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How to charge a flat car battery

How to charge a flat car battery

Dan is an experienced motoring journalist who has more than 20 years of experience. He has been the editor of titles such as Fast Ford and Redline, and his latest project was converting an old Renault Trafic into a family campervan.

Engine hardly turning over? Starter motor sounds like it's on its last legs? Your battery could require some attention.

Is the battery to blame? 

If the car turns over strongly but the car won't start, the battery isn't to blame. Immobilisers are often guilty of this, and sometimes a fix is as simple as locking and unlocking the car and trying again.

If you turn the key and the car's completely dead, check to see if any lights have been left on. If so that's your culprit. If nothing happens at all – no click, no dashboard lights, no signs of any lights being left on – check the battery terminals aren't loose. 

If you're sure the battery is to blame, and jump-starting isn't possible, you'll need to try charging the battery.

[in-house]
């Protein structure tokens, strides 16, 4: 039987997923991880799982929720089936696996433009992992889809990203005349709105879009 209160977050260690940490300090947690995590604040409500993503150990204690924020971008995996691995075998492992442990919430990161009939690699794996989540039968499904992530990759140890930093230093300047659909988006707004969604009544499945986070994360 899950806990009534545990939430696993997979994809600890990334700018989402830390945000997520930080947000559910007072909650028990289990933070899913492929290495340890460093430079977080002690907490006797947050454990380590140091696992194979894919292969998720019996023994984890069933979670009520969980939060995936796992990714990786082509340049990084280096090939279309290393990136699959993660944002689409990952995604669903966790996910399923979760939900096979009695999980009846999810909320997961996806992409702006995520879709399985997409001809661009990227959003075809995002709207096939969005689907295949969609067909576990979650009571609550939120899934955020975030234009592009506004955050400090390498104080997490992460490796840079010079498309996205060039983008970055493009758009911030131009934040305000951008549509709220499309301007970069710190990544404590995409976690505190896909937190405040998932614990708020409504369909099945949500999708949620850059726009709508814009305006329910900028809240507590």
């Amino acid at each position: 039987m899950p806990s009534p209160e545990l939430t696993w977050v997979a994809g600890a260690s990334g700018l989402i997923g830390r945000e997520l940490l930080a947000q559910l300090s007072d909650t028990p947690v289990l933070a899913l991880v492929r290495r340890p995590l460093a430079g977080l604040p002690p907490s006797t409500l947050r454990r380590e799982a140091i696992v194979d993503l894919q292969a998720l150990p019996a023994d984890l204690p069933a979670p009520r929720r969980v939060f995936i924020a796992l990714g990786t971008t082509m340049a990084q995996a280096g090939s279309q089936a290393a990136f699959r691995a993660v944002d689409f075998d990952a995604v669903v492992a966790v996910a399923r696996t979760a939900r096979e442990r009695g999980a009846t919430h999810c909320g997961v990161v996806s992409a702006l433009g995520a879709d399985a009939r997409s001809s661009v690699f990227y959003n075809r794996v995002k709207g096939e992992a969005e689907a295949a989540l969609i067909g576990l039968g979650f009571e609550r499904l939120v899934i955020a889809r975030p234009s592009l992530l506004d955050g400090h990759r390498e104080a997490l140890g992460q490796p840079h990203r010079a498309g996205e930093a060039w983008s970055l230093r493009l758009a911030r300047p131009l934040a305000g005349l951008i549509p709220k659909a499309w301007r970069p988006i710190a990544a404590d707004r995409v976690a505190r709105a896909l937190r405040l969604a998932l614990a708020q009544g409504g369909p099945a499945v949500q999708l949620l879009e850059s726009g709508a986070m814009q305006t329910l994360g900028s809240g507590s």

How to charge a car’s battery

  1. You can connect a mains battery charger (they cost upwards of £20), which you connect directly to the car's battery. You can either do this with the battery in situ, or you can take the battery out first
  2. Battery chargers are fairly self-explanatory: connect the '+' and the '–' to the battery terminals and turn the charger on. Most have lights to tell you the state of charge and when the battery is full.
  3. If you remove the battery from the car, don't charge it in the house – a faulty battery (or charger) can potentially cause an explosion and/or a fire.
  4. Alternatively, if the vehicle spends time sitting around, not being used, a trickle charger (or conditioner) may be a better option. It actively monitors the battery's health, and can remain connected for extended periods.

Learn more about a battery's amp-hour rating and what it means for its operating life.

How to test the car battery

How to test the car battery

  1. You can do a simple battery test with a basic multimeter (buy them for around £20). Turn the dial onto the '20V' setting and connect the red probe to the '+' side of the battery terminal and the black probe to the '–' terminal. 
  2. It will then give you a voltage reading. '12.6v' means there should be sufficient power to start the car, so if it's not starting and you're reading 12.6v then the battery isn't at fault. 
  3. If the reading lower, then you may experience issues, and if it's any lower than 12v it's technically flat, so starting will be virtually impossible. 
  4. With the engine running the voltage should read between 13.8v and 14.4v.
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